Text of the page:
Harlem Health Advocacy Partners and a Case Study in Data Re-Use

In the fall of this year, a Research and Data Librarian at the NYU Health Sciences Library, Fred LaPolla, was brought in to help teach an Intensive Research Practicum for Primary Care Residents. Dr. Colleen Gillespie, the Director of the Division of Education Quality in the Institute for Innovations in Medical Education and an Associate Professor in the Department of Medicine, led the practicum and wanted residents to ask a question of a secondary dataset, analyze the data, present the results, and write up a draft of a manuscript in 10 days. Prior to the beginning of the practicum, LaPolla pointed Dr. Gillespie to the NYU Data Catalog, and she was able to contact Dr. Lorna Thorpe about the Harlem Health Advocacy Partners Data Set.

“West 125th Street looking west from Seventh Avenue, Harlem, New York City” From the Schomburg Center for Research in Black Culture, Photographs, and Prints Division, The New York Public Library. 1946.

“West 125th Street looking west from Seventh Avenue, Harlem, New York City” From the Schomburg Center for Research in Black Culture, Photographs, and Prints Division, The New York Public Library. 1946.

The Harlem Health Advocacy Partners (HHAP) dataset was collected in five public housing developments in Harlem, New York City, where the chronic disease burden is high. Two rounds of data collection were performed: first, a telephone survey of 1,633 individuals and second, an interventional study of 370 individuals.The variables through these two rounds of data collection included age, gender, race/ethnicity, employment status, health insurance, self-reported general health, self-reported mental health, level of physical activity, smoker status, BMI, blood pressure, level of social connectedness, and specific health conditions including asthma, diabetes, hypertension, and depression. Previous articles published with this data include “A Place-Based Community Health Worker Program: Feasibility and Early Outcomes, New York City, 2015,” published in the American Journal of Preventive Medicine.

After completing the practicum, the residents worked together with Dr. Gillespie, Dr. Thorpe, and Mr. LaPolla to submit the manuscript for publication as co-authors. This case study in data re-use illustrates how the NYU Data Catalog fits into the data ecosystem, bridging connections between researchers and helping people locate relevant datasets. It also illustrates how important data re-use can be to young researchers and students, as it can provide access to data without the high cost of them having to collect it themselves, or pay for that data.

Data Catalog Collaboration Project receives CTSA Great Team Science Contest Award for Top Importance

what is team science?

Team science is a collaborative effort to address scientific challenges that leverage the strengths and expertise of professionals trained in different fields. One of the overarching goals of the Clinical and Translational Science Awards (CTSA) given to select institutions is to promote team science through establishing mechanisms by which biomedical researchers can collaborate, be trained in why team science is important, and develop evaluation measures to assess teamwork in biomedical research contexts.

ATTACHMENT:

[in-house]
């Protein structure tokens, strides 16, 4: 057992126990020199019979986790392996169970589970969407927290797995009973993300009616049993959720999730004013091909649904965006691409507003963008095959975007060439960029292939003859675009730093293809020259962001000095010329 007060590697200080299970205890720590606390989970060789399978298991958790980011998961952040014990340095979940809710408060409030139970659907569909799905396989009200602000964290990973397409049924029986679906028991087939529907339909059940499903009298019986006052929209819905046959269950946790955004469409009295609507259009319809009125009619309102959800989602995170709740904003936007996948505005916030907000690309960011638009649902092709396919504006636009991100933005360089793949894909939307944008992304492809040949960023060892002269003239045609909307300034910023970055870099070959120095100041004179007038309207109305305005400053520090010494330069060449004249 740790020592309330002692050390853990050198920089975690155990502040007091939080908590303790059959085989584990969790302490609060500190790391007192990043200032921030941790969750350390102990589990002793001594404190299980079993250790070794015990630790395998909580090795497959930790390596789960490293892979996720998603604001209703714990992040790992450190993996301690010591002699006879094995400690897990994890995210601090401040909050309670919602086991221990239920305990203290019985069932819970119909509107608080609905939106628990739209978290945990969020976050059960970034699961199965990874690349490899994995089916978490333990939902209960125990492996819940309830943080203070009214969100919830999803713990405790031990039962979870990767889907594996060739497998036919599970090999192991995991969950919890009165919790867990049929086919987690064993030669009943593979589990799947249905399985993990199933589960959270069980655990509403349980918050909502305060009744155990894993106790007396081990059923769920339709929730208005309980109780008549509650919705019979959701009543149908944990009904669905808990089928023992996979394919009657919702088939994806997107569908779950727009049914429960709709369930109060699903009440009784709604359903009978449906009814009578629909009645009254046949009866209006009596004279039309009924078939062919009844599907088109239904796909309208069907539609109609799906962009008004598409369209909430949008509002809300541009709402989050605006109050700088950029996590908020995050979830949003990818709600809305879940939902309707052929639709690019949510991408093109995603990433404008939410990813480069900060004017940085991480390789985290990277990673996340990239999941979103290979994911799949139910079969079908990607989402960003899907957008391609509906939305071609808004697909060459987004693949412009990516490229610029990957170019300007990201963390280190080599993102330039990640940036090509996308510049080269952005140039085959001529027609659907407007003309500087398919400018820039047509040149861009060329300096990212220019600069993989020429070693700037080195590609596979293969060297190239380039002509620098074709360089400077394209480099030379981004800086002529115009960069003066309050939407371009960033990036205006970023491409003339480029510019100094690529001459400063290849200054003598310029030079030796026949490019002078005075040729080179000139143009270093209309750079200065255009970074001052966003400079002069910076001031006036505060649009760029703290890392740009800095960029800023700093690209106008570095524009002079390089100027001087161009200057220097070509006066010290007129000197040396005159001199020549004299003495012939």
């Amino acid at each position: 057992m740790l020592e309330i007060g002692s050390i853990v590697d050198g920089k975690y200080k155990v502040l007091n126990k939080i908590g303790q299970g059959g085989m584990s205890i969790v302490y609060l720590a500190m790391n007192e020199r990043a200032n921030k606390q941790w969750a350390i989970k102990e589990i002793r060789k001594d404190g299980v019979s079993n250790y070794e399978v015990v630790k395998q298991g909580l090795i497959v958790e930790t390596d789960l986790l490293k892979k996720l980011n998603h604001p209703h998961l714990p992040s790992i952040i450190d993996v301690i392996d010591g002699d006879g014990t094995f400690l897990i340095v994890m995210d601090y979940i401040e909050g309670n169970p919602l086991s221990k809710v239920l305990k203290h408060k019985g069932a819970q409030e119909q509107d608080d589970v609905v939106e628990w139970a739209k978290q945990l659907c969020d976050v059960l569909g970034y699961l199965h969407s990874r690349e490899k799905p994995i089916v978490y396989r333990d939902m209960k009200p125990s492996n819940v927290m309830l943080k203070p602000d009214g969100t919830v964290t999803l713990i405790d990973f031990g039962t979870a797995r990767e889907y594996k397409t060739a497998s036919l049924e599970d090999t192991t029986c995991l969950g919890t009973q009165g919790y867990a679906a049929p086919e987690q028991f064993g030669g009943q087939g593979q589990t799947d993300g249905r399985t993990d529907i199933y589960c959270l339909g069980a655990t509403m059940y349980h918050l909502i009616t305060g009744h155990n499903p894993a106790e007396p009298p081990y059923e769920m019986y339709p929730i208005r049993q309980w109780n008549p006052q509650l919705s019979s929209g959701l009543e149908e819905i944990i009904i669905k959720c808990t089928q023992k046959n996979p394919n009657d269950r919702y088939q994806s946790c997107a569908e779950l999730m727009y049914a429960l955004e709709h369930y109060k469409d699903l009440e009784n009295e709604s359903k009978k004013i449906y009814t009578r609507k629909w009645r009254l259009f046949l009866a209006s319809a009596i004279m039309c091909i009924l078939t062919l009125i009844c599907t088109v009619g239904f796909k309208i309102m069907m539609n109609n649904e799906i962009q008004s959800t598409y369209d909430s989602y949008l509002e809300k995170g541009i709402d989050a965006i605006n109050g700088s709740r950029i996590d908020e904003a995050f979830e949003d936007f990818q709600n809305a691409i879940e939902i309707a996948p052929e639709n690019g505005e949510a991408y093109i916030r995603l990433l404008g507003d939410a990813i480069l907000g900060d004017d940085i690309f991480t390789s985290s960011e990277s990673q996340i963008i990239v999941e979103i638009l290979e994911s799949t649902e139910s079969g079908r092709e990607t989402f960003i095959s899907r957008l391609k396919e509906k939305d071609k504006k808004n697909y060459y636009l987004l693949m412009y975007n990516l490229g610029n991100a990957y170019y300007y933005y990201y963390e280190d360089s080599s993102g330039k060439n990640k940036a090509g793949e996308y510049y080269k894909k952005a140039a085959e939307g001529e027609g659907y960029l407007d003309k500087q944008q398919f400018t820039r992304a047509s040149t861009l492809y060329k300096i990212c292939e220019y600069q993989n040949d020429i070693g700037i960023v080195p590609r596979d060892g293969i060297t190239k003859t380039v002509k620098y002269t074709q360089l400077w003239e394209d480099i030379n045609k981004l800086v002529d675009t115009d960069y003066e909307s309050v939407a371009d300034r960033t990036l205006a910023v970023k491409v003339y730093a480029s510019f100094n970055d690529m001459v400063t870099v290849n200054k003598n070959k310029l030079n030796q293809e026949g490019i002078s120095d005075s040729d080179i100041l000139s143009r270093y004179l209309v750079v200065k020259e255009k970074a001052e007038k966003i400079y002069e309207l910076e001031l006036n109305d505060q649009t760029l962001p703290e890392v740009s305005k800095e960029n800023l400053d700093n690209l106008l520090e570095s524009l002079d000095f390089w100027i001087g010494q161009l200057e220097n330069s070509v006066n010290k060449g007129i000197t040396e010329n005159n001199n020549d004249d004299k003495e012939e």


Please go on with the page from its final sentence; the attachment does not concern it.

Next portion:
about the award

Last week, the Data Catalog Collaboration Project (DCCP) found out that they had received an award from the CTSA Great Team Science Contest, which asked CTSA-funded hubs to submit examples of team science successes to be evaluated by a review panel and presented at the fall meeting. Each application was scored based on a number of categories: overall score, top importance, top innovation, top impact, among others. 170 applications were submitted, and the DCCP received the highest score for the Top Importance category. I was able to present the topic at the Fall CTSA Program Meeting where I could discuss the value of the data catalog approach to leaders in biomedical translational research. The people I spoke to were most interested in how the data catalog can help them make disparate, hard to find research datasets that are spread out and stored in various places across their institution more discoverable using a single system.

Expanding our reach beyond libraries

From our perspective, the most exciting part about receiving this award was that our approach of having libraries implement local data catalogs, establishing collaborations between librarians and developers to improve data discovery, fostering partnerships with our local institutional research initiatives, and making concerted efforts to reduce the barrier on the research community to share was seen as the most important project by a community that expands well beyond the realm of libraries. This is a considerable achievement because the other projects that were submitted were very strong in addressing a diverse range of team science initiatives. The DCCP has long been an advocate of ensuring that institutional research data is discoverable, available and usable regardless of where it is stored, and this award is an acknowledgement that the broader biomedical research community agrees.

The DCCP has grown to 8 libraries in total working to improve institutional data discovery, and this award can serve as evidence of its value to libraries or broader institutions interested in improving their data discovery needs. The DCCP members all provide a great service to their institution, and to the other libraries participating in this effort. If you are interested in being a part of this effort, please reach out to us.